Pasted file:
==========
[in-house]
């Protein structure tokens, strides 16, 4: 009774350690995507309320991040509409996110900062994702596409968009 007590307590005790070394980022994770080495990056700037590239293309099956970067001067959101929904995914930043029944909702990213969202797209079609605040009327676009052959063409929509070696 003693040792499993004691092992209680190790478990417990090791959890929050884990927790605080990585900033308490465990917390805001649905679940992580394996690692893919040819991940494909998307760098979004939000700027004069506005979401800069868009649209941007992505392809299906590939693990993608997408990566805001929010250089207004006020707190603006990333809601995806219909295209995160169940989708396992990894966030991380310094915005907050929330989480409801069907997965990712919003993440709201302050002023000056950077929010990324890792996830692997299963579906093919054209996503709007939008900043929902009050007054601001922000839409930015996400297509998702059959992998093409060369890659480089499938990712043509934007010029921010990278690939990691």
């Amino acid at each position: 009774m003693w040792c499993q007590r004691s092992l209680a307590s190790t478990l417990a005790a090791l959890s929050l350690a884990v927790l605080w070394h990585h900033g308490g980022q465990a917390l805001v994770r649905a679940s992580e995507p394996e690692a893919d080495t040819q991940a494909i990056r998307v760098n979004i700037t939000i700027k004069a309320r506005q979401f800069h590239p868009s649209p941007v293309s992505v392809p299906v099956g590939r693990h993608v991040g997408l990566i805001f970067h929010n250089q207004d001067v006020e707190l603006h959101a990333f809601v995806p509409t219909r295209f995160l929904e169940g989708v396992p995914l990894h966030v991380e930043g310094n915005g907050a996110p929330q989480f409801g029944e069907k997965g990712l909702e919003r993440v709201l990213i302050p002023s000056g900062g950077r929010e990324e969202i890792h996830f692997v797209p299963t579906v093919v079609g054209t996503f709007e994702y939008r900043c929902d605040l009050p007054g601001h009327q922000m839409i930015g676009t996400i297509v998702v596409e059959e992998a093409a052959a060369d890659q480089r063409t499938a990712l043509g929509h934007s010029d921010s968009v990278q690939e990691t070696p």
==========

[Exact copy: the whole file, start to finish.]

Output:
[in-house]
């Protein structure tokens, strides 16, 4: 009774350690995507309320991040509409996110900062994702596409968009 007590307590005790070394980022994770080495990056700037590239293309099956970067001067959101929904995914930043029944909702990213969202797209079609605040009327676009052959063409929509070696 003693040792499993004691092992209680190790478990417990090791959890929050884990927790605080990585900033308490465990917390805001649905679940992580394996690692893919040819991940494909998307760098979004939000700027004069506005979401800069868009649209941007992505392809299906590939693990993608997408990566805001929010250089207004006020707190603006990333809601995806219909295209995160169940989708396992990894966030991380310094915005907050929330989480409801069907997965990712919003993440709201302050002023000056950077929010990324890792996830692997299963579906093919054209996503709007939008900043929902009050007054601001922000839409930015996400297509998702059959992998093409060369890659480089499938990712043509934007010029921010990278690939990691």
């Amino acid at each position: 009774m003693w040792c499993q007590r004691s092992l209680a307590s190790t478990l417990a005790a090791l959890s929050l350690a884990v927790l605080w070394h990585h900033g308490g980022q465990a917390l805001v994770r649905a679940s992580e995507p394996e690692a893919d080495t040819q991940a494909i990056r998307v760098n979004i700037t939000i700027k004069a309320r506005q979401f800069h590239p868009s649209p941007v293309s992505v392809p299906v099956g590939r693990h993608v991040g997408l990566i805001f970067h929010n250089q207004d001067v006020e707190l603006h959101a990333f809601v995806p509409t219909r295209f995160l929904e169940g989708v396992p995914l990894h966030v991380e930043g310094n915005g907050a996110p929330q989480f409801g029944e069907k997965g990712l909702e919003r993440v709201l990213i302050p002023s000056g900062g950077r929010e990324e969202i890792h996830f692997v797209p299963t579906v093919v079609g054209t996503f709007e994702y939008r900043c929902d605040l009050p007054g601001h009327q922000m839409i930015g676009t996400i297509v998702v596409e059959e992998a093409a052959a060369d890659q480089r063409t499938a990712l043509g929509h934007s010029d921010s968009v990278q690939e990691t070696p």